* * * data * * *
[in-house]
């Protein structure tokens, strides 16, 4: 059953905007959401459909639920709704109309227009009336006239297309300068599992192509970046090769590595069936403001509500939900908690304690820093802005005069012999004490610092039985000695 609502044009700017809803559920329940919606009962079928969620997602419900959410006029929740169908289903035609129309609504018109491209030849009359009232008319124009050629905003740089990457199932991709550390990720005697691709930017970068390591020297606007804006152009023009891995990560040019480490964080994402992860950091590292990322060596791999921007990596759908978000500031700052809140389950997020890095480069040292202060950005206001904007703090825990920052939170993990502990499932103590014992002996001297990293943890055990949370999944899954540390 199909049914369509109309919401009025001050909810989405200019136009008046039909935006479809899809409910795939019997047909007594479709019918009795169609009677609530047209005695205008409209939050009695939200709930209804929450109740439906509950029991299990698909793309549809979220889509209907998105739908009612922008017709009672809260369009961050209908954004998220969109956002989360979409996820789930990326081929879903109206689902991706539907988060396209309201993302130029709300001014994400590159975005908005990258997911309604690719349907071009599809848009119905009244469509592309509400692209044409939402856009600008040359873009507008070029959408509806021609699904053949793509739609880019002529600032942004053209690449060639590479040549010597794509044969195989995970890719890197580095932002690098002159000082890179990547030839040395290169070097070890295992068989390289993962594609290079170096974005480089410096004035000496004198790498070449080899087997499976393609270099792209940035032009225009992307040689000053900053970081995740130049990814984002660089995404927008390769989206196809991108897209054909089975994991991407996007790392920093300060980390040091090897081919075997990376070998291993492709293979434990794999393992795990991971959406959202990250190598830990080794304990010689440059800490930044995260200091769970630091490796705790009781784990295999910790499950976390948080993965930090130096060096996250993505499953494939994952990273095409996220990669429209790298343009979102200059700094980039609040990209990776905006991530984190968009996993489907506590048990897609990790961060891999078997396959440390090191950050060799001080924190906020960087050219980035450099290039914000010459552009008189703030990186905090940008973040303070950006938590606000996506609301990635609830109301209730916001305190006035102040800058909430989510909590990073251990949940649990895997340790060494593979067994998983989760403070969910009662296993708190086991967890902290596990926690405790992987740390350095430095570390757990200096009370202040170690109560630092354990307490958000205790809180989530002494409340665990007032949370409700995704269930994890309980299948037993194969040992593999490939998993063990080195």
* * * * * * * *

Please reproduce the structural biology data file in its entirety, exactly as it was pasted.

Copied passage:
[in-house]
């Protein structure tokens, strides 16, 4: 059953905007959401459909639920709704109309227009009336006239297309300068599992192509970046090769590595069936403001509500939900908690304690820093802005005069012999004490610092039985000695 609502044009700017809803559920329940919606009962079928969620997602419900959410006029929740169908289903035609129309609504018109491209030849009359009232008319124009050629905003740089990457199932991709550390990720005697691709930017970068390591020297606007804006152009023009891995990560040019480490964080994402992860950091590292990322060596791999921007990596759908978000500031700052809140389950997020890095480069040292202060950005206001904007703090825990920052939170993990502990499932103590014992002996001297990293943890055990949370999944899954540390 199909049914369509109309919401009025001050909810989405200019136009008046039909935006479809899809409910795939019997047909007594479709019918009795169609009677609530047209005695205008409209939050009695939200709930209804929450109740439906509950029991299990698909793309549809979220889509209907998105739908009612922008017709009672809260369009961050209908954004998220969109956002989360979409996820789930990326081929879903109206689902991706539907988060396209309201993302130029709300001014994400590159975005908005990258997911309604690719349907071009599809848009119905009244469509592309509400692209044409939402856009600008040359873009507008070029959408509806021609699904053949793509739609880019002529600032942004053209690449060639590479040549010597794509044969195989995970890719890197580095932002690098002159000082890179990547030839040395290169070097070890295992068989390289993962594609290079170096974005480089410096004035000496004198790498070449080899087997499976393609270099792209940035032009225009992307040689000053900053970081995740130049990814984002660089995404927008390769989206196809991108897209054909089975994991991407996007790392920093300060980390040091090897081919075997990376070998291993492709293979434990794999393992795990991971959406959202990250190598830990080794304990010689440059800490930044995260200091769970630091490796705790009781784990295999910790499950976390948080993965930090130096060096996250993505499953494939994952990273095409996220990669429209790298343009979102200059700094980039609040990209990776905006991530984190968009996993489907506590048990897609990790961060891999078997396959440390090191950050060799001080924190906020960087050219980035450099290039914000010459552009008189703030990186905090940008973040303070950006938590606000996506609301990635609830109301209730916001305190006035102040800058909430989510909590990073251990949940649990895997340790060494593979067994998983989760403070969910009662296993708190086991967890902290596990926690405790992987740390350095430095570390757990200096009370202040170690109560630092354990307490958000205790809180989530002494409340665990007032949370409700995704269930994890309980299948037993194969040992593999490939998993063990080195």